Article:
For the first time since Gallup began tracking the issue with its polls, a majority of Americans say same-sex marriages should be recognized, “with the same rights as traditional marriages.”
Says the polling group:
This year’s nine-point increase in support for same-sex marriage is the largest year-to-year shift yet measured over this time period. Two-thirds of Americans were opposed to legalized same-sex marriage in 1996, with 27% in favor. By 2004, support had risen to 42% and, despite some fluctuations from year to year, stayed at roughly that level through last year.
Democrats’ and independents’ support for legalized same-sex marriage increased this year by 13 and 10 points, respectively. Republicans’ views on the issue did not change from last year. Clear majorities of both Democrats and independents now support gay marriage, 69% and 59% respectively, contrasted with 28% support among Republicans….
Support for legal gay marriage decreases markedly with age, ranging from 70% support among those aged 18 to 34, to 39% support among those 55 and older. More broadly, support is highest among younger women and lowest among older men.
If this doesn’t make your Friday, nothing will. From Comedy Central’s Stephen Colbert:
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|John Lithgow Performs Gingrich Press Release|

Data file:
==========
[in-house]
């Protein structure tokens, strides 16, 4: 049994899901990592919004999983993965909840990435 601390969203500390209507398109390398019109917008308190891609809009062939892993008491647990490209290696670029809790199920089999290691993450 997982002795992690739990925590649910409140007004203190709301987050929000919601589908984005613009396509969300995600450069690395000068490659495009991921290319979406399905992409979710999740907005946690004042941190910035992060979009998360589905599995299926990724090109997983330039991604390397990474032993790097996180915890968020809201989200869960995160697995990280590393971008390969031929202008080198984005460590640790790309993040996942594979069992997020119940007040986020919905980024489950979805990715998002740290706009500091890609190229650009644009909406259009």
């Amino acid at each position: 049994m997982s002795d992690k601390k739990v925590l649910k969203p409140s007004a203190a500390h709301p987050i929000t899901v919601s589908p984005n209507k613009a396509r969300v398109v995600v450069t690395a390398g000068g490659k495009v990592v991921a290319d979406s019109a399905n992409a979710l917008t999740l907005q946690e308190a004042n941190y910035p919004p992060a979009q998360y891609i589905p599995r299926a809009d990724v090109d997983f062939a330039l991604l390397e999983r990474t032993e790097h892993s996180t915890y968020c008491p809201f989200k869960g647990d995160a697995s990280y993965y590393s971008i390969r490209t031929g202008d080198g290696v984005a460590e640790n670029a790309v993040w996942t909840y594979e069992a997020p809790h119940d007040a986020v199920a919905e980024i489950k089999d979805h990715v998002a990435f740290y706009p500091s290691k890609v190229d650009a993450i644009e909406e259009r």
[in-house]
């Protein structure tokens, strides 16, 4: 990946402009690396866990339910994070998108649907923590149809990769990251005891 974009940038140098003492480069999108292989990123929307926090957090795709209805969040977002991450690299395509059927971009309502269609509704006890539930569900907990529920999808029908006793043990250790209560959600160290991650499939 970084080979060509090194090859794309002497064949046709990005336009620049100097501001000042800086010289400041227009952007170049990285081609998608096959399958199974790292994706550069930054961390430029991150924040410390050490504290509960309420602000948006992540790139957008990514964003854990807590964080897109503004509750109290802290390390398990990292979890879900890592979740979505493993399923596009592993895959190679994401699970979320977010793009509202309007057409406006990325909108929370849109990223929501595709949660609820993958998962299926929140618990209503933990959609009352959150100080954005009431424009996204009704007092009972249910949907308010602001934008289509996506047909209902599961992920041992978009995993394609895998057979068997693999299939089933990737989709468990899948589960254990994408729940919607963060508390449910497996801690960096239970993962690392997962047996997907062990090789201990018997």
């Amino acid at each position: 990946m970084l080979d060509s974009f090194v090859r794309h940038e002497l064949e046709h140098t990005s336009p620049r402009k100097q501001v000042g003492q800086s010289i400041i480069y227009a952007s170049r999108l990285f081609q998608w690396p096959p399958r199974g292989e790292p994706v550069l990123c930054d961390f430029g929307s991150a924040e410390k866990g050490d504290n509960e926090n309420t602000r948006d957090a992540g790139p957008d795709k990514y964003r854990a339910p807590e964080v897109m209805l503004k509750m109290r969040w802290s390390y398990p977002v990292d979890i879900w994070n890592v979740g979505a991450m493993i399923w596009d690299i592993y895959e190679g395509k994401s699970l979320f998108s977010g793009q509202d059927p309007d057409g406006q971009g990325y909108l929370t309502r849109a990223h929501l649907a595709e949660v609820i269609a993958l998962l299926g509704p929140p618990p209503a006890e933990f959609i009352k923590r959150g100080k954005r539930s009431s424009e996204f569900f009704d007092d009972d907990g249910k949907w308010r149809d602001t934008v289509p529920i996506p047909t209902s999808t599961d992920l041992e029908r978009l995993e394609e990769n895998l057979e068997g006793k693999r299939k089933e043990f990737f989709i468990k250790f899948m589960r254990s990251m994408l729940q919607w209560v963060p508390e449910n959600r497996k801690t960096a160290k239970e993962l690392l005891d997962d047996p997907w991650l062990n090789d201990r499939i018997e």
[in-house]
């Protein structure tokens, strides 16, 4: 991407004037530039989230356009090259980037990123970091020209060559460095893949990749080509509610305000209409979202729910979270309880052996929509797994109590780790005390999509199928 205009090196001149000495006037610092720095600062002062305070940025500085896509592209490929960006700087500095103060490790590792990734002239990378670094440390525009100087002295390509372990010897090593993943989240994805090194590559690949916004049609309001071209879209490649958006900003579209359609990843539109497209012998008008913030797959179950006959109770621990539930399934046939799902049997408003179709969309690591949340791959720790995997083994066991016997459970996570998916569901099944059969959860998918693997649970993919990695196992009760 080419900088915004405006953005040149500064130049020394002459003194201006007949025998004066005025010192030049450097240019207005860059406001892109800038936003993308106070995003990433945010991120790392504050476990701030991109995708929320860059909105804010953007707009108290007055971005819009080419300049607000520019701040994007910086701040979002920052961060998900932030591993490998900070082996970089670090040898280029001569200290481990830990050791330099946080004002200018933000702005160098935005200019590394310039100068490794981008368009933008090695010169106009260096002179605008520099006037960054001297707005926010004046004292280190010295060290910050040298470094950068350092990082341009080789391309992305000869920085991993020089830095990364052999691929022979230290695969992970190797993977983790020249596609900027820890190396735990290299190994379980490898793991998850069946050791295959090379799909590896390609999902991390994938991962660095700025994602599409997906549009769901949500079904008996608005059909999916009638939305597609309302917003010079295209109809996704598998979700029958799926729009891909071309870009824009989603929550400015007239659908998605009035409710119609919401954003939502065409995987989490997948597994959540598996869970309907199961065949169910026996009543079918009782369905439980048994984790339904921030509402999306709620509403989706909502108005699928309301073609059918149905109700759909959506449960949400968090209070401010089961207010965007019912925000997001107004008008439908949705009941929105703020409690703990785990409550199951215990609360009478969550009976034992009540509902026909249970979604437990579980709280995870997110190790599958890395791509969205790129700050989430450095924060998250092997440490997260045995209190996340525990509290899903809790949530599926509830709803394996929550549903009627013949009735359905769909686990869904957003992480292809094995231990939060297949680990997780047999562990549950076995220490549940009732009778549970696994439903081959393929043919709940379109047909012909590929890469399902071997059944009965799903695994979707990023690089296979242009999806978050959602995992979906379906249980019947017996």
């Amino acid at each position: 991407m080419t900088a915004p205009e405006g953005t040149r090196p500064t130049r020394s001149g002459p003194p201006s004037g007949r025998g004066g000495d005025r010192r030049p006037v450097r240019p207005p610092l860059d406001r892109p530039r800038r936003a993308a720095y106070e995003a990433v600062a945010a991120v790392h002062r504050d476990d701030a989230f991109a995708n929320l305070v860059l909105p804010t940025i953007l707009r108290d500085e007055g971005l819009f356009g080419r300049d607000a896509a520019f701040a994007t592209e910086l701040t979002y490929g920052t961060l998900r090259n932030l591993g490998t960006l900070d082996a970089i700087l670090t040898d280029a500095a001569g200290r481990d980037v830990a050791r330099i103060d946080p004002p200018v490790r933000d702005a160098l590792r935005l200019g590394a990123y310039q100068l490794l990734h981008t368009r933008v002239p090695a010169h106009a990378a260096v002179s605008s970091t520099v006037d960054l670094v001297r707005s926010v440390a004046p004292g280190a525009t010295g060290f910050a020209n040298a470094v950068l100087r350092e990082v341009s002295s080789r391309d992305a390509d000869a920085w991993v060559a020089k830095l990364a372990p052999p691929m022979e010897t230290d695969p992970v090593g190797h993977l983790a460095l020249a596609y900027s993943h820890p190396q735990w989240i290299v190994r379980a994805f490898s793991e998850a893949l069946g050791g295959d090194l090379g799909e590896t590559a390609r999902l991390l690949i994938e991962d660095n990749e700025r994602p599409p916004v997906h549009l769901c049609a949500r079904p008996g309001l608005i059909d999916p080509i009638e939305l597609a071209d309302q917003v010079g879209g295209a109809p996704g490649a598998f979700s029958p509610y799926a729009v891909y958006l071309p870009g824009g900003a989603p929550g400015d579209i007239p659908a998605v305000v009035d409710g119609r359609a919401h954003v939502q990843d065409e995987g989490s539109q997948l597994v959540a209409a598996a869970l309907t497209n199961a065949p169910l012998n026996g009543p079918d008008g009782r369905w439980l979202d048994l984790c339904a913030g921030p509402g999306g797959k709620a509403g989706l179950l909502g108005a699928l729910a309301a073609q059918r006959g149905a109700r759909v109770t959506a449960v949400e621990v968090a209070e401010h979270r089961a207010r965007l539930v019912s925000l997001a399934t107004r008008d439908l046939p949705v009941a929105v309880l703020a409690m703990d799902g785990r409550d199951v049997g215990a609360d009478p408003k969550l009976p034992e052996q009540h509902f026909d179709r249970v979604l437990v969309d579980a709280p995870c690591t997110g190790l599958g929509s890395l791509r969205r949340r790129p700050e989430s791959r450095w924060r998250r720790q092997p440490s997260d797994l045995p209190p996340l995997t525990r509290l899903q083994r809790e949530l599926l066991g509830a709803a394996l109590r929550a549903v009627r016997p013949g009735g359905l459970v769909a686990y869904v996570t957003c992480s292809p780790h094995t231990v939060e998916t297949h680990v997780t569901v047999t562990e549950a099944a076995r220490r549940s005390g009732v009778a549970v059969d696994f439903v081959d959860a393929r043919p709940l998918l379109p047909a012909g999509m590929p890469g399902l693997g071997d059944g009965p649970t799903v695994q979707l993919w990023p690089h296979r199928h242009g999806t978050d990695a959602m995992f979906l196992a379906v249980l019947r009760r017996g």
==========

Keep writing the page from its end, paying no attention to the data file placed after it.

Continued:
On the same day that Republicans in the U.S. Senate – including Saxby Chambliss and Johnny Isakson – blocked the appointment of Goodwin Liu, an Augusta, Ga., native, to the 9th U.S. Circuit Court of Appeals, another Barack Obama appointment in Georgia won a better reception. From Greg Bluestein and the Associated Press in Atlanta:
The entire bench of the Georgia Supreme Court was there to honor Steve Jones as he was sworn in Thursday as a federal court judge for the Northern District of Georgia. So was University of Georgia President Michael Adams and Georgia football coach Mark Richt.
And, for perhaps the first time ever, a sitting U.S. Supreme Court Justice attended the investiture ceremony for Jones, a former Clarke County Superior Court judge who was appointed to the bench by President Barack Obama.
“I tell friends I never want to be nominated again, for obvious reasons,” said U.S. Supreme Court Justice Clarence Thomas, who went through a nasty confirmation fight when he was nominated in 1991. “But I want to amend that. I never want to be nominated unless I’m Steve Jones. He’s got to be the most popular person I’ve ever met.”
Jones took his oath of office before a crowd of hundreds — so big it required an overflow room across the hall to accommodate all the well-wishers. There were two dozen family members there, some from as far away as California. And more judges, politicians and other dignitaries than there was time to list.
- By Jim Galloway, Political Insider